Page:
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Lexmark CEO: Business As Usual At Company Headquarters Despite Sale

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Lexmark International
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The President and CEO of Lexington-based Lexmark says the sale of the company to a consortium of Chinese investors will not affect the core mission of the printer and software solutions firm and will have a minimal impact on the 2,300 workers currently employed at the home facility.  Paul Rooke spoke to WUKY earlier this morning.

"Our headquarters will remain here in Lexington.  Think of us as remaining a U.S. multi-national that will have different ownership," Rooke said.  "We'll be here in Lexington.  I expect to lead it.  Our business units will remain unaffected.  We expect very few, if any Lexmark positions to be impacted by the transaction."

On Tuesday the company announced it was being purchased for 3.6 billion dollars by APEX Technology and PAG Asia Capital.  APEX manufactures cartridges for both inkjet and laser printers and has expressed a desire to expand internationally.

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Credit Lexmark International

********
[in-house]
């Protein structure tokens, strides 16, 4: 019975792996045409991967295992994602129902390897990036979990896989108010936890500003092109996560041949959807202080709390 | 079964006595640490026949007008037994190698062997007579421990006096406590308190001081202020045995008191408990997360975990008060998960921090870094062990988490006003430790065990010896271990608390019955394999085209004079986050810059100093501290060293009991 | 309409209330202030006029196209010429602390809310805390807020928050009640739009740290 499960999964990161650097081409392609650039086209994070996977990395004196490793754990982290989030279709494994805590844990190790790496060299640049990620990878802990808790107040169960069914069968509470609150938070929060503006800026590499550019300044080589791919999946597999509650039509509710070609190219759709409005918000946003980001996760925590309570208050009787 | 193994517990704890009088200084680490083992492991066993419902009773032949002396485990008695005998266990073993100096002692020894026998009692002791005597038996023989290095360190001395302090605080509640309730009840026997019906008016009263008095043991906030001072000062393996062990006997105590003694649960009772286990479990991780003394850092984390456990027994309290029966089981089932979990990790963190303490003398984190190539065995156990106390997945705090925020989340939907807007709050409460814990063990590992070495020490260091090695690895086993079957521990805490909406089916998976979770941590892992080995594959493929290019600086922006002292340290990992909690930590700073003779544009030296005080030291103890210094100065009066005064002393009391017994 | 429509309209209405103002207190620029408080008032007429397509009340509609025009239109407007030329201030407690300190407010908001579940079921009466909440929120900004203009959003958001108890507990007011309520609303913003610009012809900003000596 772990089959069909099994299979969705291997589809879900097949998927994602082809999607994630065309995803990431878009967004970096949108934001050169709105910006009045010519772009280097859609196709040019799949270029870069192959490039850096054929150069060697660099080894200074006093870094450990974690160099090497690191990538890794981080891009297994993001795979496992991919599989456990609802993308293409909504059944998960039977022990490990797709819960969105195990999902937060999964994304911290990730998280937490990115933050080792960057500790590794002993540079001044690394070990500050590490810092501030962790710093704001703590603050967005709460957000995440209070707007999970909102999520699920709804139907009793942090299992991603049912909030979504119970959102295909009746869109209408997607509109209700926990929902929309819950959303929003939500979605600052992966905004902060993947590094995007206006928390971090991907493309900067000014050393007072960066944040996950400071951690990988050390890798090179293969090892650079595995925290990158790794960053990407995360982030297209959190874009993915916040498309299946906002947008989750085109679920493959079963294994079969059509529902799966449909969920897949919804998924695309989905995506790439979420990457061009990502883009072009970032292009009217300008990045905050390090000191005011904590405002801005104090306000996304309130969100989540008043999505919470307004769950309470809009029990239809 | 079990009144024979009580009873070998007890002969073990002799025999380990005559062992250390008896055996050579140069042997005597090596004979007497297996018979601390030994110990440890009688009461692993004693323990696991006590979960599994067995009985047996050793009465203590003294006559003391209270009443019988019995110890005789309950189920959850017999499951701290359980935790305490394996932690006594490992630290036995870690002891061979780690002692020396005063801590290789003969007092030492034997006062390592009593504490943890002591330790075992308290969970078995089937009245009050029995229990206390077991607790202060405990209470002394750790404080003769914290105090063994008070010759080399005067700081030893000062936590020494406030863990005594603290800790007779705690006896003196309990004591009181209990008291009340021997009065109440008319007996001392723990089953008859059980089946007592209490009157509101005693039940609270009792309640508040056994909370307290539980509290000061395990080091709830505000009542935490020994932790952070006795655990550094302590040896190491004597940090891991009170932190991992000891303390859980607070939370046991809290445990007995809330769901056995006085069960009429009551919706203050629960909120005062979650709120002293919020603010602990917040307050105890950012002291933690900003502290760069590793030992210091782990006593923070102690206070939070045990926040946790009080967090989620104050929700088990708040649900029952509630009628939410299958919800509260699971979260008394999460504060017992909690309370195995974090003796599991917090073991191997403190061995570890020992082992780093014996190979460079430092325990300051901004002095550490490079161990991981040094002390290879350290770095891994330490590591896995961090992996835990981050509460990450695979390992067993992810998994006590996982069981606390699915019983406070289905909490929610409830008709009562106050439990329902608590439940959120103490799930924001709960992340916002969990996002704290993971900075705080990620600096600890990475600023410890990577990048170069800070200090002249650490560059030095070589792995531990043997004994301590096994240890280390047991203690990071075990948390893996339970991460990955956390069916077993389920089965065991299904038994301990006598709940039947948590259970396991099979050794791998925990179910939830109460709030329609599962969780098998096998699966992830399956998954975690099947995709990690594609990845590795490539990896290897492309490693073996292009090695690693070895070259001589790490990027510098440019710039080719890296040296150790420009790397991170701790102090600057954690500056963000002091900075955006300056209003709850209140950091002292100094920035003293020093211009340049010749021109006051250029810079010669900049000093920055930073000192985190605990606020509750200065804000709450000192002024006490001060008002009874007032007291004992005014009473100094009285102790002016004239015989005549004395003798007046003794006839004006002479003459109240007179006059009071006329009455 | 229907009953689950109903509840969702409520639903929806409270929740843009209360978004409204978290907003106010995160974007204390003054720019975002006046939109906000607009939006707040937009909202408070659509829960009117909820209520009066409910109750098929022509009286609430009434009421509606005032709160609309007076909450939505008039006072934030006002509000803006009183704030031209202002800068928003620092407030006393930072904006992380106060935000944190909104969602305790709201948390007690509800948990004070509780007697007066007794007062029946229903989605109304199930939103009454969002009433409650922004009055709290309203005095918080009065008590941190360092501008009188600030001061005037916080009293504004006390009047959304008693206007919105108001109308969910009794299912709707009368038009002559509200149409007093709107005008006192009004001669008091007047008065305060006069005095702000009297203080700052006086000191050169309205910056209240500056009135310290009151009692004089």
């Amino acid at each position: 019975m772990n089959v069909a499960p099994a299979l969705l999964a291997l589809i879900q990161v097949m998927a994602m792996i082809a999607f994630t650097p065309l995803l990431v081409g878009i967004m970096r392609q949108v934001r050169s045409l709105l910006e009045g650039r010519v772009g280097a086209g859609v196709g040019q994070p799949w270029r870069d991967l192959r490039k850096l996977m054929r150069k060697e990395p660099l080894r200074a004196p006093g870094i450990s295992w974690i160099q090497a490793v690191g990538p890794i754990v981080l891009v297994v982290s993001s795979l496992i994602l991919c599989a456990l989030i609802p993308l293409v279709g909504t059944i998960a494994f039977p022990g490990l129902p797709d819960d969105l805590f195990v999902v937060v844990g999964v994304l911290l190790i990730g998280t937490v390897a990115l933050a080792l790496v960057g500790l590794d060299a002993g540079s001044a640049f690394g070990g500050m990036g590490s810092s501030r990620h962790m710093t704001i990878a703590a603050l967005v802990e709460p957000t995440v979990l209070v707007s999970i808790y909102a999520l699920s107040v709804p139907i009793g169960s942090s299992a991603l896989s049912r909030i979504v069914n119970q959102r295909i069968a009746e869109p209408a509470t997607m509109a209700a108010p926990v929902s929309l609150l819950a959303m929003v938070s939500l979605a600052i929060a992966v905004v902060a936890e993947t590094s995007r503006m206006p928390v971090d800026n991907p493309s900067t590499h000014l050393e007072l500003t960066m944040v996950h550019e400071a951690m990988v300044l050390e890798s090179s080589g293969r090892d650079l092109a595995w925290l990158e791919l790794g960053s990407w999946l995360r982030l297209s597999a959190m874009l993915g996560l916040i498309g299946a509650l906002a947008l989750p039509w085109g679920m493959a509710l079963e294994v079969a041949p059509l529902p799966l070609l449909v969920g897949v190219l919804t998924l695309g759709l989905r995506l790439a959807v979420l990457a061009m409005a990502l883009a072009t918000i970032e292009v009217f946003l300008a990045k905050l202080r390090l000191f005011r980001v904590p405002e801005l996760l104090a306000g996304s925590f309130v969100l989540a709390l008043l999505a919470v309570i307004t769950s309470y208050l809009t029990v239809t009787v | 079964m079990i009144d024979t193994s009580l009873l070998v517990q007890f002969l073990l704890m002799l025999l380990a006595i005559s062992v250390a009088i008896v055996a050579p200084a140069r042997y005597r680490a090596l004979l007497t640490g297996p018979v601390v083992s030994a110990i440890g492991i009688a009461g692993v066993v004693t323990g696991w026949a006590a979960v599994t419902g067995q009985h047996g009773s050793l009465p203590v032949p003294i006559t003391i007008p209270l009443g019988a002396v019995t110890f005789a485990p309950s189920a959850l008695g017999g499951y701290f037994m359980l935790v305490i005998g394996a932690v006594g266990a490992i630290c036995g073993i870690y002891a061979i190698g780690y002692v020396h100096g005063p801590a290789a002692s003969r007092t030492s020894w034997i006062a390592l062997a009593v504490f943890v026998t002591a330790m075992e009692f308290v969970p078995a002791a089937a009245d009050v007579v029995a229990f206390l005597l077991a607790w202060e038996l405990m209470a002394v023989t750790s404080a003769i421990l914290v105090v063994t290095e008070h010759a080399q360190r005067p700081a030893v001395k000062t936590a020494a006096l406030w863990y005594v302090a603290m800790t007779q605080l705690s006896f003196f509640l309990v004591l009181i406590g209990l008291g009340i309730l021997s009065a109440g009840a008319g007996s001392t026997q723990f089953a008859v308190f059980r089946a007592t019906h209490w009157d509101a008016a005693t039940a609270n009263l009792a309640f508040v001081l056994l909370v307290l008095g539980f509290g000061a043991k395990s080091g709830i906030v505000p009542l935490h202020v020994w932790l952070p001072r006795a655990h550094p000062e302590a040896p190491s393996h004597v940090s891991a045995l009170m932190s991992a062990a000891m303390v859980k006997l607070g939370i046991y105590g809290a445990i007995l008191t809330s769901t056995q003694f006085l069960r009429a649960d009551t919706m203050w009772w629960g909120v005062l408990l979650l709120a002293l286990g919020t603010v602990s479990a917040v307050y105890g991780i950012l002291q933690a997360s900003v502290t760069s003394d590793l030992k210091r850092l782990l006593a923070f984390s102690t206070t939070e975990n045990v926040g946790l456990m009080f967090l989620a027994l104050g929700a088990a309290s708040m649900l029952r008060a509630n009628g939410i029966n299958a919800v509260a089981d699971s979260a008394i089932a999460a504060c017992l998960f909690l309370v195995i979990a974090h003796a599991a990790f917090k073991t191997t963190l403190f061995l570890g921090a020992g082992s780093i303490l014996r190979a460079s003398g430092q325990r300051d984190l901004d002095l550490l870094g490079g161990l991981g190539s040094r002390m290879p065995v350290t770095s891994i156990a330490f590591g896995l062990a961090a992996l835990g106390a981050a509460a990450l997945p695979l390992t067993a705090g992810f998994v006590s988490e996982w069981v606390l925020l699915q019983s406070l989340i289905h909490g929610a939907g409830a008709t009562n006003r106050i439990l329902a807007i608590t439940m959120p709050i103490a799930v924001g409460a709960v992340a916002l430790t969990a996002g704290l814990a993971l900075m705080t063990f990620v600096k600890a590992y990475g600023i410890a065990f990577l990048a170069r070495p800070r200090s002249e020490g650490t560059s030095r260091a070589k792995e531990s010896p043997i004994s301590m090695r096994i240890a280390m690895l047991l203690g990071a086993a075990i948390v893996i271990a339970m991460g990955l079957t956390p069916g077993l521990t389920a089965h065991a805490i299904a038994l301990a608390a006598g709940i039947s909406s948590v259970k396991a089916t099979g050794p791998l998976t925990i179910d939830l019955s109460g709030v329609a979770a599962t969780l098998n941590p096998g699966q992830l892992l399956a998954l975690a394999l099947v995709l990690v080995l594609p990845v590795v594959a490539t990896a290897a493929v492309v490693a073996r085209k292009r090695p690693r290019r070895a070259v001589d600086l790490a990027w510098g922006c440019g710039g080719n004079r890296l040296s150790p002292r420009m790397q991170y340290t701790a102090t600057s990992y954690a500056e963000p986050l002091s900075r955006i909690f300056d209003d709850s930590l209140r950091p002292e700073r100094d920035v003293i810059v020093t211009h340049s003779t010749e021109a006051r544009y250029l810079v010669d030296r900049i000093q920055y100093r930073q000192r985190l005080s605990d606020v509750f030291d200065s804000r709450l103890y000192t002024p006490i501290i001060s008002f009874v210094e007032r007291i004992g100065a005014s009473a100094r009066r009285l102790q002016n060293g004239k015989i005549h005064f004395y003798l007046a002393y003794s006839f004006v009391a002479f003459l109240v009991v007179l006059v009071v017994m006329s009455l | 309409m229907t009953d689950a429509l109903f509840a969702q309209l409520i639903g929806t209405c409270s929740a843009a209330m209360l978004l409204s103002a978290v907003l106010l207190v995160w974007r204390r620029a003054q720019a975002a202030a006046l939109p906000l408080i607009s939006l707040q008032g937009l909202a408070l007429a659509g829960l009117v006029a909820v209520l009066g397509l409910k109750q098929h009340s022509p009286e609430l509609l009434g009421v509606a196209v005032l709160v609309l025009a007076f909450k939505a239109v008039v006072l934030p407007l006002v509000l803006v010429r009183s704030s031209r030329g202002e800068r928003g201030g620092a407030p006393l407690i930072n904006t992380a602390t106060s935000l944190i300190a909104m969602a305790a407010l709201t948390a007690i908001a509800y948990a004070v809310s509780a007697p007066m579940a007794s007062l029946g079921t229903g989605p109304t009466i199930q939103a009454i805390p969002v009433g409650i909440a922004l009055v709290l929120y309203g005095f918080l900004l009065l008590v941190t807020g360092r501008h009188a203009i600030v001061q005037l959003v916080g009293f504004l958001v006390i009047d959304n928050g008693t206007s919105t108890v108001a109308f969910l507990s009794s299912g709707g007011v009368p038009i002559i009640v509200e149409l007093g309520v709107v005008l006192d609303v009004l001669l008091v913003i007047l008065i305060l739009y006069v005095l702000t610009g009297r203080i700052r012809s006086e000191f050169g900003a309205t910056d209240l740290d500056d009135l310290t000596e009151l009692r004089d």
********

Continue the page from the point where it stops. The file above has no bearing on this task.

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Lexmark President and CEO Paul Rooke

"It's a win, win," Rooke said.  "We bring a deep leadership technology across products and services, the strength of our people, and the consortium brings wonderful access into China and greater Asia, which China is by most accounts the second largest economy on the planet.  So, it's a wonderful complementary relationship that will provide growth opportunities for our team," Rooke added.

The deal is expected to close later this year.  Lexmark has been struggling to adjust to a change in the technology climate.  In October, the company announced that it was exploring its options and hired Goldman Sachs to provide the company with advice.  In February Lexmark announced it was cutting about 550 jobs or about 4 percent of its worldwide work force.

Bitten by the radio bug as a teenager, Alan Lytle got his start start more than 30 years ago volunteering in Clermont County, Ohio for WOBO-FM. He graduated with a Bachelor of Fine Arts Degree in Broadcasting from the University of Cincinnati and worked at a variety of radio stations in the Cincinnati market, then made the move to Lexington in the mid-1990s.